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criminal breach of trust -2 illustrative cases

TRUST definition : -

Section 3 in The Indian Trusts Act, 1882

A “trust” is an obligation annexed to the ownership of property, and arising out of a confidence reposed in and accepted by the owner, or declared and accepted by him, for the benefit of another, or of another and the owner.

In Akharbhai Nazorali v. Md. Hussain Bhai(AIR 1961 M. P. 37:) the Madhya Pradesh High Court made the following observations:

"It may be that the deduction and retention of the employees' contribution is a trust created by virtue of that very fact, or by virtue of a provision in statute or statutory rule. But even apart from the latter, the mere fact of telling the employees that it is their contribution to the provident fund scheme and then making a deduction or recovery and retaining it, constitutes the offence of criminal breach of trust. This is so obvious that nothing more need be said about it."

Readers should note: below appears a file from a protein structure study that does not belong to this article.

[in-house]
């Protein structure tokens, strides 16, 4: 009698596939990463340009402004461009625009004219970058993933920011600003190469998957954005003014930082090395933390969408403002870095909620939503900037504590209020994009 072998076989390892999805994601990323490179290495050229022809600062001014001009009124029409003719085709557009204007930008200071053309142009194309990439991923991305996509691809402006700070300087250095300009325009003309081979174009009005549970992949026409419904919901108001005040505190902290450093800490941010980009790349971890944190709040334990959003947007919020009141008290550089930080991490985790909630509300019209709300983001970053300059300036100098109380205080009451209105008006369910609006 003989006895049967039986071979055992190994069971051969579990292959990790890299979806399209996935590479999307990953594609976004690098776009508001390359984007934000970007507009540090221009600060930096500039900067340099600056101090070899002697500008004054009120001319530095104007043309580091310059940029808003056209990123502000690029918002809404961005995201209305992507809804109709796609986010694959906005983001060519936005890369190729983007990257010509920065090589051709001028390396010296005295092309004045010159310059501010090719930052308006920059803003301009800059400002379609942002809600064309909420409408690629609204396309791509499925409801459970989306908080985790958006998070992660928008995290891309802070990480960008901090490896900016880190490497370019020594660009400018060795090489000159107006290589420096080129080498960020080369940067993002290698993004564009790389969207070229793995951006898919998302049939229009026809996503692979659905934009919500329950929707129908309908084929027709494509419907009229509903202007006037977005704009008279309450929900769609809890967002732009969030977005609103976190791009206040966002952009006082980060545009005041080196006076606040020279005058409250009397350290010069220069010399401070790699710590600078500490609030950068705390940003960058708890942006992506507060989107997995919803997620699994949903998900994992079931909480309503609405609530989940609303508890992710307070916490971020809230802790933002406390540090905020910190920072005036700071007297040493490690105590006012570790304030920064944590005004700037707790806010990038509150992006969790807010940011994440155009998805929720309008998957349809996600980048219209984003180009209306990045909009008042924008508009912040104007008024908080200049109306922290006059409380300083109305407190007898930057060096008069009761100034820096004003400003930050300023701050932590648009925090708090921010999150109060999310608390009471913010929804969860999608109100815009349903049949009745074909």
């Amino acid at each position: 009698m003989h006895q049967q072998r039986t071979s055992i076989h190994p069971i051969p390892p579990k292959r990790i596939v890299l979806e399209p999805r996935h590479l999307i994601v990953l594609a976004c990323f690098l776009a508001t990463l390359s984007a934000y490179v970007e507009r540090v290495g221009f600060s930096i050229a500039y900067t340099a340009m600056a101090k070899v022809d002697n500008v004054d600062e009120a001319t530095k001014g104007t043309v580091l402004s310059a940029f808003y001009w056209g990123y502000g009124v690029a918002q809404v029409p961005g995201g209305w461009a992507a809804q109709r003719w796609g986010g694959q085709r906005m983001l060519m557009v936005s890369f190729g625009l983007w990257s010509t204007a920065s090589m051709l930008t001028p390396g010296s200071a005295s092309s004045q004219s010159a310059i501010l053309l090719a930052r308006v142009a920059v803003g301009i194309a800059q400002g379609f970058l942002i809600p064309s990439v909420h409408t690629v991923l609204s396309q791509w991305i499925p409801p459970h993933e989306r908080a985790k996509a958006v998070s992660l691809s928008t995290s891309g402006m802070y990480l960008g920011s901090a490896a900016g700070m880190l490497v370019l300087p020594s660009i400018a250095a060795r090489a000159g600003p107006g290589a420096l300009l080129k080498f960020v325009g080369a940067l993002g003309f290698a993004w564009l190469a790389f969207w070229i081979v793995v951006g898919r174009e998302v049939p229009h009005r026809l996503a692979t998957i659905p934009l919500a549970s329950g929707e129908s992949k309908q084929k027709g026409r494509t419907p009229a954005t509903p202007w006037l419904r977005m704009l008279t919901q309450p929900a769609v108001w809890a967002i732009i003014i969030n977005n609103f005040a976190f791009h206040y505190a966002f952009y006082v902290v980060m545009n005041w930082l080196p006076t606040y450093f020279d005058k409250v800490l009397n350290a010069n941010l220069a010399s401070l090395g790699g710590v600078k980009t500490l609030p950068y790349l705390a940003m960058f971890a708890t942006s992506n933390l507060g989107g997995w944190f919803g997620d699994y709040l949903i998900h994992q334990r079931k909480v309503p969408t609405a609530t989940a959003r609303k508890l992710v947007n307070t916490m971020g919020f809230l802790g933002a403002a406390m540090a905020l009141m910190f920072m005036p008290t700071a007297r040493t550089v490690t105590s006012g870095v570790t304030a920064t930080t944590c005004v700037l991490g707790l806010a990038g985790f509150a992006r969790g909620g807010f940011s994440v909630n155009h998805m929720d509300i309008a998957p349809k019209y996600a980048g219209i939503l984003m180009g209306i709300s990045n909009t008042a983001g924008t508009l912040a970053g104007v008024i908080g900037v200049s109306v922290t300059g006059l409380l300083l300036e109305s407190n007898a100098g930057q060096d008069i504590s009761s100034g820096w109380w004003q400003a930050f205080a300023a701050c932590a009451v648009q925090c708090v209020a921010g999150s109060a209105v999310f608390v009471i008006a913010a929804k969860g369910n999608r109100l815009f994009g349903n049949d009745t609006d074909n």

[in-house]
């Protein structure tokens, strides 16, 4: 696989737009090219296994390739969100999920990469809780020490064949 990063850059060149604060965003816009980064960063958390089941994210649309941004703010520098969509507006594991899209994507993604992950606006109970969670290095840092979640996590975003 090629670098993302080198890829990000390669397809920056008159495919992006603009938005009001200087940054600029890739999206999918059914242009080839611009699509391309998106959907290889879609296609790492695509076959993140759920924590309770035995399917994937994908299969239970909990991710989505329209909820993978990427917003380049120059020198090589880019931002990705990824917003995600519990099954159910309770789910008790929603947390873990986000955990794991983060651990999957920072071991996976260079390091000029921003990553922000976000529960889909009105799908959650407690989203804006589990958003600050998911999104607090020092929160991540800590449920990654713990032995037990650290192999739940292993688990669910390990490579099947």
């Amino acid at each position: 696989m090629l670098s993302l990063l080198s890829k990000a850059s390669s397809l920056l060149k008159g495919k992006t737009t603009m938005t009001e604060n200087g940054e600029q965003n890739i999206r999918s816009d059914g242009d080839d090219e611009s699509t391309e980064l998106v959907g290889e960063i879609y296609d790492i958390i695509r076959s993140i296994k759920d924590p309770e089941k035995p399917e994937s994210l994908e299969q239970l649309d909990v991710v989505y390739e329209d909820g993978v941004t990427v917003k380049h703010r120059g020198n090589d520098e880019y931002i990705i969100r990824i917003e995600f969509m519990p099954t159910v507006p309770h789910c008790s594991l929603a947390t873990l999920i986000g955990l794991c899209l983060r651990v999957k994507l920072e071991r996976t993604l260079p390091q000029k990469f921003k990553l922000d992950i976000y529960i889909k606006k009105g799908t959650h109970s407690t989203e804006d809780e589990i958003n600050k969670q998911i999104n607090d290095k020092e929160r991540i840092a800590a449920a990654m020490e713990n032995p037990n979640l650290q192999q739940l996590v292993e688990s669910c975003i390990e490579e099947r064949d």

These observations were fully endorsed and approved by Apex Court in Harihar Prasad Dubey v. Tulsi Das Mundhra & Ors.(AIR 1981 SC 92 - where the following observations were made:

"This, in our opinion, is a correct statement of the position and we also agree with the learned Judge of the Madhya Pradesh High Court that "this so obvious that nothing more need be said about it We, therefore, think that the impugned order quashing the charge against the respondents is obviously wrong." In Basudeb Patra v. Kanai Lal Haldar(3) the Calcutta High Court observed thus:

"Whereas the illustration to s. 405 show equally clearly that the property comes into.

In State of Gujarat v. Jaswantlal Nathalal it is observed: